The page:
• And yet, the State’s evaluation of us is not what will matter, Rocky. It is Christ the Judge’s evaluation that will alone be of any import. And when you deny the authority of Scripture alone, you dethrone God and His infallible Word and subject Him to man and his often-fallible word. When you deny the instrumentality of faith alone, you destroy the Gospel of sovereign grace (Rom 11:6; Rom 4:16).

      The demons believe in the Trinity, in the incarnation, resurrection, the sinlessness, and the full humanity and deity of Christ (Jas 2:19). And yet they are not saved by that creed. What makes the difference is what we are trusting in for our righteousness before God. The Roman Catholic Church teaches us to trust in Christ, yes, but also to trust partly in ourselves and our own works — our ability to “preserve and increase” our inherent righteousness through the sacraments (quoting there from the Council of Trent, Canon XXIV). The Scriptures teach us to trust in Christ alone for righteousness — to count whatever we may have thought to be to our credit as loss, even refuse — so that we might gain Christ, and, in union with Him, find ourselves credited with an alien righteousness that is not our own and that is not derived from commandment-keeping, but which is received through faith alone (cf. Phil 3:3-9).

      Good works are the necessary fruit of saving faith; so that if someone is claiming to be saved but their life is in entire discord with that profession, we have reason to question the sincerity of their faith. But the Roman Catholic Church teaches that good works are not merely the fruit or the evidence of our salvation, but the root or the ground of it, even if only in part. And that is not the Gospel.

      We’ve developed these themes at greater length elsewhere on this blog, and I would invite you to read through these resources and to put your trust in Christ alone for your righteousness.

      A Tale of Two Gospels

      5 Differences between Catholic Theology and the Gospel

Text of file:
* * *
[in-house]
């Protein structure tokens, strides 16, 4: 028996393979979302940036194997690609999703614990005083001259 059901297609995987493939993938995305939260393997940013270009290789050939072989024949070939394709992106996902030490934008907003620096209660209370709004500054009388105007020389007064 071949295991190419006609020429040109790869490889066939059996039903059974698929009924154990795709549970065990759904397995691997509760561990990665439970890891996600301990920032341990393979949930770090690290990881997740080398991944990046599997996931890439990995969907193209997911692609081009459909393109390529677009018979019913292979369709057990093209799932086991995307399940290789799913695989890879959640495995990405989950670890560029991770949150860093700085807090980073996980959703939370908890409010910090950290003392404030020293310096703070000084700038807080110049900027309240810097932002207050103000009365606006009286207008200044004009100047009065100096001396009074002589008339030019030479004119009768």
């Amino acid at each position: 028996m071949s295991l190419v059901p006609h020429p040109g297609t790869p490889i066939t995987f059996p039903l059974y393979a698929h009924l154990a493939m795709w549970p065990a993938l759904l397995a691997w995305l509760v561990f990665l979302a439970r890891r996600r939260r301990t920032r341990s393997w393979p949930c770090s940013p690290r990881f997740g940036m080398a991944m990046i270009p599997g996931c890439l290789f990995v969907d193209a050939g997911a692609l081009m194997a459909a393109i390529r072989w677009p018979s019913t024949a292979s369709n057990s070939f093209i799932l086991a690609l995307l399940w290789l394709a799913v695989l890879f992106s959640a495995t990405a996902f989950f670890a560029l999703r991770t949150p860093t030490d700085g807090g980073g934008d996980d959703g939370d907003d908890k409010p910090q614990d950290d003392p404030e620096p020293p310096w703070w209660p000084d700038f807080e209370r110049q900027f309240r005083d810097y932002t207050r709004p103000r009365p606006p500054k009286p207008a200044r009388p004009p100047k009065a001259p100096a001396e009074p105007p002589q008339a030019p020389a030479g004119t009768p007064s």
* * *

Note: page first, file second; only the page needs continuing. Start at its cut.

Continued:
The ‘Gospel’ According to Rome

      • Fibber MaGee


        Wasn’t Nathan’s post about RC doctrinal error and the theological
        differences that would keep him from being a Catholic? I don’t think anyone except Rocky disagrees with you or Nathan but, what people seem to be questioning is, what does the bible teach regarding basic salvation requirements?
        Do we have to consciously know and believe in faith alone for our
        salvation? I don’t think the bible teaches that. It certainly teaches that faith alone is how we obtain salvation. It’s just not a prerequisite for salvation to believe that specific doctrine. I have no doubt that the RC church is a false teacher concerning this doctrine and that Rocky has been misled by it, but I am certainly not going to say he is not saved because he believes that salvation is also by works. He may (due to poor teaching) not understand that we have works because of our faith and the love of Christ in obedience and not to validate our faith and secure salvation. I believe Rocky has salvation based on his profession of faith in Christ, but he needs sanctification (as do we all).

        • Wasn’t Nathan’s post about RC doctrinal error and the theological differences that would keep him from being a Catholic?

          Yes, and the third “theological difference” went to the very heart of the Gospel. The official teaching of Roman Catholicism teaches and preaches a different gospel than the Scriptures do, which means it is really no true Gospel at all and cannot save. In his comment, Rocky seems to be subscribing to that false gospel, and I hoped to show him the difference between the RCC’s false gospel and the Gospel of the NT, so that he might turn from trusting in Christ plus, and come to trust in Christ alone.

          …what people seem to be questioning is, what does the bible teach regarding basic salvation requirements? Do we have to consciously know and believe in faith alone for our

          I’m not saying that we’re justified by believing in justification by faith alone. Rather, we are justified by believing in Christ alone for our righteousness. In order to be saved, one must believe that he is a sinner deserving eternal punishment from God because of his sin, and that he can do nothing at all to even contribute to his rescue (cf. Luke 18:9-14; Eph 2:8-10; Titus 3:5; etc.). He must also believe that, as the Son of God and Son of Man, Christ has paid man’s penalty in His death and has accomplished man’s righteousness in His life and resurrection. He must also be trusting in that payment and provision of righteousness alone for his salvation. If he trusts in something other than that, or if he demeans the sufficiency of that work by trusting in something in addition to that, he believes a gospel that cannot save.